The hereditarian interpretation of IQ arose in America, largely through proselytization of the three psychologists - H. H. Goddard, L. M. Terman, and R. M. Yerkew - who translated and popularized the tests in this country. If we ask how such a perversion could occur in our land of liberty and justice for all, we must remember that the years just following World War I, the time of peak activity for these scientists, featured a narrow, parochial, jingoistic, isolationist, "nativist" (WASP, not Indian), rally-round-the-flag, tinhorn patriotism unmatched by any other period during our century, even in the heyday of McCarthyism during the early 1950s. This was the age of restriction upon immigration, the spread of Jewish quotas, the execution of Sacco and Vanzetti, the height of lynchings in the Southern states. Interestingly, most of the men who built biodeterminism in the 1920s recanted their own conclusions during the liberal swing of the 1930s, when Ph.D.s walked depression breadlines and poverty could no longer be explained by innate stupidity.
The two most recent episodes also correlate with political swings. Arthur Jensen launched the first of these in 1969, with a notoriously fallacious article on the supposed innateness of group differences in IQ (with emphasis on disparity between whites and blacks in America). His chilling opening line belied all his later claims that he had only published as a disinterested scholar, and not as a man with a social agenda. He began with an explicit attack upon the federal Head Start program: "Compensatory education has been tried and it apparently has failed." Richard Herrnstein fired a second major salvo in 1971, with an article in the Atlantic Monthly that became the outline and epitome of The Bell Curve.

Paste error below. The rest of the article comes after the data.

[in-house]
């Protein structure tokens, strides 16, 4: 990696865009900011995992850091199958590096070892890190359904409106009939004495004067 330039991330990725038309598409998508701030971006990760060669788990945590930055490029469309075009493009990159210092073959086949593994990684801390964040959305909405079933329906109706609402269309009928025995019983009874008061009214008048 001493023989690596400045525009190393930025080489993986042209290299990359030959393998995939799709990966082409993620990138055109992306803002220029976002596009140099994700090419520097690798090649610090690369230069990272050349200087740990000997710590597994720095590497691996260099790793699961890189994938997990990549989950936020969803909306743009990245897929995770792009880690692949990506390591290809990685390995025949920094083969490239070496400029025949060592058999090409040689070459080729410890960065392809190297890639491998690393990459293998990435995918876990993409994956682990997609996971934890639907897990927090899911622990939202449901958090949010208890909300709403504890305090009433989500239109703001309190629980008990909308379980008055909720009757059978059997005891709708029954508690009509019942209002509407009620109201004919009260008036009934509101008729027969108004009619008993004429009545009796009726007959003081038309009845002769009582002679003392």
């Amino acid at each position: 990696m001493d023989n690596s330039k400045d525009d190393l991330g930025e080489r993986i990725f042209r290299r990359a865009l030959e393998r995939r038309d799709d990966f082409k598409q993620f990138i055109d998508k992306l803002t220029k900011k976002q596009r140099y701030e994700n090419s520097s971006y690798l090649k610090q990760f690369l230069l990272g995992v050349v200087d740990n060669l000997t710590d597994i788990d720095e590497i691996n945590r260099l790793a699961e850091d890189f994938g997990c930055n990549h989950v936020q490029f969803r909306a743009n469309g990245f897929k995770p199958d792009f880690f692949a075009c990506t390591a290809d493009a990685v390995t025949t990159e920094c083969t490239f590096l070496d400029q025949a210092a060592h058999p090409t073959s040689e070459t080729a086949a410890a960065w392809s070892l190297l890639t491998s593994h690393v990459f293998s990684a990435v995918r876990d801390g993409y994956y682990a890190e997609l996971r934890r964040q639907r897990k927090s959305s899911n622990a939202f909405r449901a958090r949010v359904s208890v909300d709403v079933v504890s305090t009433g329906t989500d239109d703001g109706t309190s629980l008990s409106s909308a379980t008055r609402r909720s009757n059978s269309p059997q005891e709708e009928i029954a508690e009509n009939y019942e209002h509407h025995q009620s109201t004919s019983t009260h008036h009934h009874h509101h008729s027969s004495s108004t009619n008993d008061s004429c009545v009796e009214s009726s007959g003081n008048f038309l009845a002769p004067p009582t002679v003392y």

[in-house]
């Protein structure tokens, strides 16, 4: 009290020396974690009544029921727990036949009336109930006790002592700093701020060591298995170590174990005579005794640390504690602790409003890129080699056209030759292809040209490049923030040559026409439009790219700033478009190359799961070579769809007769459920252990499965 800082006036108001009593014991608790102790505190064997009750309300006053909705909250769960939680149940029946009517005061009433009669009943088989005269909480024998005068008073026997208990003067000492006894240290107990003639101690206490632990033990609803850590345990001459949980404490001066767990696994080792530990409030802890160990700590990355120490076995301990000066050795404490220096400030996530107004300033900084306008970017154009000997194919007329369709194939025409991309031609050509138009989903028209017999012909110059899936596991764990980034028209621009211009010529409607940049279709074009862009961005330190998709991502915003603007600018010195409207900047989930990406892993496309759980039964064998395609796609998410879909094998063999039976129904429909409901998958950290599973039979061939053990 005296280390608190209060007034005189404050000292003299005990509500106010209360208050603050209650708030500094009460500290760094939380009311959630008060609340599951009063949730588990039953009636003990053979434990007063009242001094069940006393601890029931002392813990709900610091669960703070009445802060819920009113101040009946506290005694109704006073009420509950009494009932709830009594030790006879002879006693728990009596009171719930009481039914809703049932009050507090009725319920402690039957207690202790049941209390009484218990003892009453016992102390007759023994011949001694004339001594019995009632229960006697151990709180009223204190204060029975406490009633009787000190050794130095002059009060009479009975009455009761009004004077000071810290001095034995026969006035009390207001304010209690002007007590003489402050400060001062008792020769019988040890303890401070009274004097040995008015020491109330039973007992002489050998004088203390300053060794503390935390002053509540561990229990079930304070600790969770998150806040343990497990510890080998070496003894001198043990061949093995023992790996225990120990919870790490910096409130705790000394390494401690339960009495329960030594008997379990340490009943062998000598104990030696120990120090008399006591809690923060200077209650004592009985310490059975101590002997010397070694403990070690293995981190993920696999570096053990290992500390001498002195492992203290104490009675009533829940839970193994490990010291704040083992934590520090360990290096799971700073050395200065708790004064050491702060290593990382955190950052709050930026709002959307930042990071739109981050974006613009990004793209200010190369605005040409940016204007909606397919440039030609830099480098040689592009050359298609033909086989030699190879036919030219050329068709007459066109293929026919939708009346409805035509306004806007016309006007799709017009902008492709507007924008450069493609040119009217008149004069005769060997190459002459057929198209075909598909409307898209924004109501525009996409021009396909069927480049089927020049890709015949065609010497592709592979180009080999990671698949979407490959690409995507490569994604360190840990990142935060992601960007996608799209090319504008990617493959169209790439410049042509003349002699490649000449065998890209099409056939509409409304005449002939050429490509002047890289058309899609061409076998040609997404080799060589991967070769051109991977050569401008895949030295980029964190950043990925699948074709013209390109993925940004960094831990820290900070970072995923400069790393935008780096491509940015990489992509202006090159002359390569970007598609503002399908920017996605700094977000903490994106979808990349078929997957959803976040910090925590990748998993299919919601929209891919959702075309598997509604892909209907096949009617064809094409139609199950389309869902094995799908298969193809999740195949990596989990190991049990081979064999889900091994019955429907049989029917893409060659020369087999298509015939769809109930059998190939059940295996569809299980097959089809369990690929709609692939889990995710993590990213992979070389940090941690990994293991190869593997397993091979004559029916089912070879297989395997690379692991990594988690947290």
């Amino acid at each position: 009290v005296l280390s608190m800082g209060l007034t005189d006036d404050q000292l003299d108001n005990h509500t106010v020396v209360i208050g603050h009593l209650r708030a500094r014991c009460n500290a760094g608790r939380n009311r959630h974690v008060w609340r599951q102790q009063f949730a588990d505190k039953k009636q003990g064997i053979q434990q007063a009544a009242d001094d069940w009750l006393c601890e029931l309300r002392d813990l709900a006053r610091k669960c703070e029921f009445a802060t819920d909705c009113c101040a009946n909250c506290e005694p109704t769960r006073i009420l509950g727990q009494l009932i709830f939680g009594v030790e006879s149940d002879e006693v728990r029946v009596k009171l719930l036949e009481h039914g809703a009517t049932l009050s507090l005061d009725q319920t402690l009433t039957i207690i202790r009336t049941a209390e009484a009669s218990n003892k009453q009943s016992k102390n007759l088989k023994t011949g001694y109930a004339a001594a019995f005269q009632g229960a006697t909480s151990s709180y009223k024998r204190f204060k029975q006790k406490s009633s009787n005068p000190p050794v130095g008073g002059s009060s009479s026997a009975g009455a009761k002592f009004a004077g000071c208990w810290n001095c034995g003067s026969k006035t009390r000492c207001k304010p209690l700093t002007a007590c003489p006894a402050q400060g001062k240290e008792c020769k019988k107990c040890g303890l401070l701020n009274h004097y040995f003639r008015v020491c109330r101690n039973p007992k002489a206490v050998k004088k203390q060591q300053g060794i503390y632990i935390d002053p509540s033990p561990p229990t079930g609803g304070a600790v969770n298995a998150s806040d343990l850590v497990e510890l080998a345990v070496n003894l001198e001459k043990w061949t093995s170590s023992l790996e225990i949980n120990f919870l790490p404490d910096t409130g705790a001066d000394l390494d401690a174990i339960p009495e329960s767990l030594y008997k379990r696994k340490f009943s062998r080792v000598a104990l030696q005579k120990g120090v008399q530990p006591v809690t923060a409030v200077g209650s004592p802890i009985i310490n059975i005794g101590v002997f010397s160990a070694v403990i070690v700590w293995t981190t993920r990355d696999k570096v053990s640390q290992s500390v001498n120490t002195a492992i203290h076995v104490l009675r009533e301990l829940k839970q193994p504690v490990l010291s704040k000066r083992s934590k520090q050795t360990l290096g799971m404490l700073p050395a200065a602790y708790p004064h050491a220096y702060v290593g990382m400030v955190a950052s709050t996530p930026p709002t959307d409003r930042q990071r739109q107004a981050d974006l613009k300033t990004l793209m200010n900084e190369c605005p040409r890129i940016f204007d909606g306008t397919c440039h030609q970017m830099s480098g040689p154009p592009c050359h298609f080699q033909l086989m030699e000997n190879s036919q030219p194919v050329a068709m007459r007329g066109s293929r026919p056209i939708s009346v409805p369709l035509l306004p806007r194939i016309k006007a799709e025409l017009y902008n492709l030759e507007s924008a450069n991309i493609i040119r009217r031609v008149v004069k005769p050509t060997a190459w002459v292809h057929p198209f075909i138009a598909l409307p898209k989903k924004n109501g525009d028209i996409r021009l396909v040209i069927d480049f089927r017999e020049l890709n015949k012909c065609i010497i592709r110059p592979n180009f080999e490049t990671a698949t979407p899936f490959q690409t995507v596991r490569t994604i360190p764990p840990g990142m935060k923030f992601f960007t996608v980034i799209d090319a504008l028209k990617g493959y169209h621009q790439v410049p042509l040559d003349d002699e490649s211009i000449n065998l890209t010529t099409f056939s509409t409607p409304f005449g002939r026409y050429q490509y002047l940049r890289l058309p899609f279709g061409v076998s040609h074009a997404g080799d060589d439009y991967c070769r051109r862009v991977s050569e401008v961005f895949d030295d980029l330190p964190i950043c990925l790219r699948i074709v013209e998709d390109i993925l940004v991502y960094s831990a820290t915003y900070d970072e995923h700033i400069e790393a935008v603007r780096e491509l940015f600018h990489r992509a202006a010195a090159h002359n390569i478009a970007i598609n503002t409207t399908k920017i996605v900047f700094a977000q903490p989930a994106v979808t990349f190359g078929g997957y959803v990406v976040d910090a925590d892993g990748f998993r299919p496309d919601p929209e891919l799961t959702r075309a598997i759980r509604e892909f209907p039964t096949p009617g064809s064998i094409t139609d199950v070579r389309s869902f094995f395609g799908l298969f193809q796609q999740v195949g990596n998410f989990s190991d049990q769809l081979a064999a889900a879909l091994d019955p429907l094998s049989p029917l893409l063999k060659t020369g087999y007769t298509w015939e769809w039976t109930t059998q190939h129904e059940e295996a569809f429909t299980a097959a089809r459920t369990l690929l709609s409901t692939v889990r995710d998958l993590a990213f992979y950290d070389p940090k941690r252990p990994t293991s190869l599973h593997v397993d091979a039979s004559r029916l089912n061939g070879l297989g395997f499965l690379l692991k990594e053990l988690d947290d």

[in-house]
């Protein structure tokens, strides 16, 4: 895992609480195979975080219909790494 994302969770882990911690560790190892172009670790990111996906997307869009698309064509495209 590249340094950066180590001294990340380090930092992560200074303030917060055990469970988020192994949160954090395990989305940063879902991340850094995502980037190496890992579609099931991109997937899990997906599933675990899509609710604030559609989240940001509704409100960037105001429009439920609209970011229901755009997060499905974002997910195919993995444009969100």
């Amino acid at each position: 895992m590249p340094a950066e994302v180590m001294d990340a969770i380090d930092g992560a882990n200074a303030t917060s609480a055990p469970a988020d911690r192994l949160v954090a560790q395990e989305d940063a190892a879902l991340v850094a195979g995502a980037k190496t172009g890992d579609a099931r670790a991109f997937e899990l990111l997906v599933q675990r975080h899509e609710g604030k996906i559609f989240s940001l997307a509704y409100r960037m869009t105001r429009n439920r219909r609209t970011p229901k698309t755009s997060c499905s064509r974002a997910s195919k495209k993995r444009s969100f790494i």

In analyzing why Jensen's piece became such a cause celébre, we must turn to social context. Since Jensen's article contained no novel argument, we must seek the newly fertile soil that allowed such an old and ever-present seed to germinate.
I am no social pundit, and my view on this issue may be naive. But I well remember these politically active times of my youth. I recall the growth of opposition to the Vietnam War, the assassination of Martin Luther King Jr. in 1968 (and the fear inspired by attendant urban riots), the stepping down of Lyndon Johnson, inside and outside strife at the Chicago Democratic Party Convention of 1968, and the resulting election of Richard Nixon as president - with the onset of a conservative reaction that always engenders renewed attention for the false and old, but now again useful, arguments of biological determinism.
The third major episode then kicked off in 1994, with the publication of The Bell Curve. The book contained nothing new, though the authors spun out the old arguments over 800 pages filled with copious charts and graphs that bamboozle people into confusing both novelty and profundity with their fear of incomprehension. When I met Charles Murray in debate at Harvard's Institute of Politics, I could only think to begin with a favorite line from Shakespeare's Love's Labour's Lost: "He draweth out the thread of his verbosity finer than the staple of his argument."
The remarkable impact of The Bell Curve must therefore, and once again as always, be recording a swing of the political pendulum to a sad position that requires a rationale for affirming social inequalities as dictates of biology.
Should anyone be surprised that publication of The Bell Curve coincided exactly with the election of Newt Gingrich's Congress and with a new age of social meanness unprecedented in my lifetime? Slash every program of social services for people in genuine need; terminate support for the arts (but don't cut a dime, heaven forfend, from the military); balance the budget and provide tax relief for the wealthy. Perhaps I am caricaturing, but can we doubt the consonance of this new meanspiritedness with an argument that social spending can't work because, contra Darwin, the misery of the poor does result from the laws of nature and from the innate ineptitude of the disadvantaged?
Stephen Jay Gould is the author of numerous books. He teaches geology, biology, and the history of science at Harvard University.
Excerpted from "The Mismeasure of Man," by Stephen Jay Gould. Copyright © 1996, 1981 by Stephen Jay Gould. With permission of the publishers, W. W. Norton & Company, Inc. F